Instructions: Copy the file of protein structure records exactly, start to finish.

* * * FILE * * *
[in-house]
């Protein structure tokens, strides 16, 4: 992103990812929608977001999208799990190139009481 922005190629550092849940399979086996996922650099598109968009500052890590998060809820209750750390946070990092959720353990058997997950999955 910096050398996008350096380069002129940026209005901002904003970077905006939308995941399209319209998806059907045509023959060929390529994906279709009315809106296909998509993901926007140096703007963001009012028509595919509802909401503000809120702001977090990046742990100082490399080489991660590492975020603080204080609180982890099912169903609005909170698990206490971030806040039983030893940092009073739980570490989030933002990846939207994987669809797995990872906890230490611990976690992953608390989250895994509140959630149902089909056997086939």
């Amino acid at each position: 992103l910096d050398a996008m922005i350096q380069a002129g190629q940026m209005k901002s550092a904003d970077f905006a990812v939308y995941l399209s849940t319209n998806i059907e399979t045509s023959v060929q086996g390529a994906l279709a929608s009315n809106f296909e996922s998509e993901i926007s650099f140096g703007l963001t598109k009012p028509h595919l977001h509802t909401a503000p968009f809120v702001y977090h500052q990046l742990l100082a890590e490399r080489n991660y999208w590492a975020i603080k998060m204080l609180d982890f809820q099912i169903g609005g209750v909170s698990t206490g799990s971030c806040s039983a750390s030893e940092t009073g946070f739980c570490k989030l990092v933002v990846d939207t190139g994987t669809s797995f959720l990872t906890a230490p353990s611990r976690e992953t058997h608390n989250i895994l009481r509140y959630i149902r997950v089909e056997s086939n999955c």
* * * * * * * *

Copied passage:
[in-house]
């Protein structure tokens, strides 16, 4: 992103990812929608977001999208799990190139009481 922005190629550092849940399979086996996922650099598109968009500052890590998060809820209750750390946070990092959720353990058997997950999955 910096050398996008350096380069002129940026209005901002904003970077905006939308995941399209319209998806059907045509023959060929390529994906279709009315809106296909998509993901926007140096703007963001009012028509595919509802909401503000809120702001977090990046742990100082490399080489991660590492975020603080204080609180982890099912169903609005909170698990206490971030806040039983030893940092009073739980570490989030933002990846939207994987669809797995990872906890230490611990976690992953608390989250895994509140959630149902089909056997086939």
């Amino acid at each position: 992103l910096d050398a996008m922005i350096q380069a002129g190629q940026m209005k901002s550092a904003d970077f905006a990812v939308y995941l399209s849940t319209n998806i059907e399979t045509s023959v060929q086996g390529a994906l279709a929608s009315n809106f296909e996922s998509e993901i926007s650099f140096g703007l963001t598109k009012p028509h595919l977001h509802t909401a503000p968009f809120v702001y977090h500052q990046l742990l100082a890590e490399r080489n991660y999208w590492a975020i603080k998060m204080l609180d982890f809820q099912i169903g609005g209750v909170s698990t206490g799990s971030c806040s039983a750390s030893e940092t009073g946070f739980c570490k989030l990092v933002v990846d939207t190139g994987t669809s797995f959720l990872t906890a230490p353990s611990r976690e992953t058997h608390n989250i895994l009481r509140y959630i149902r997950v089909e056997s086939n999955c």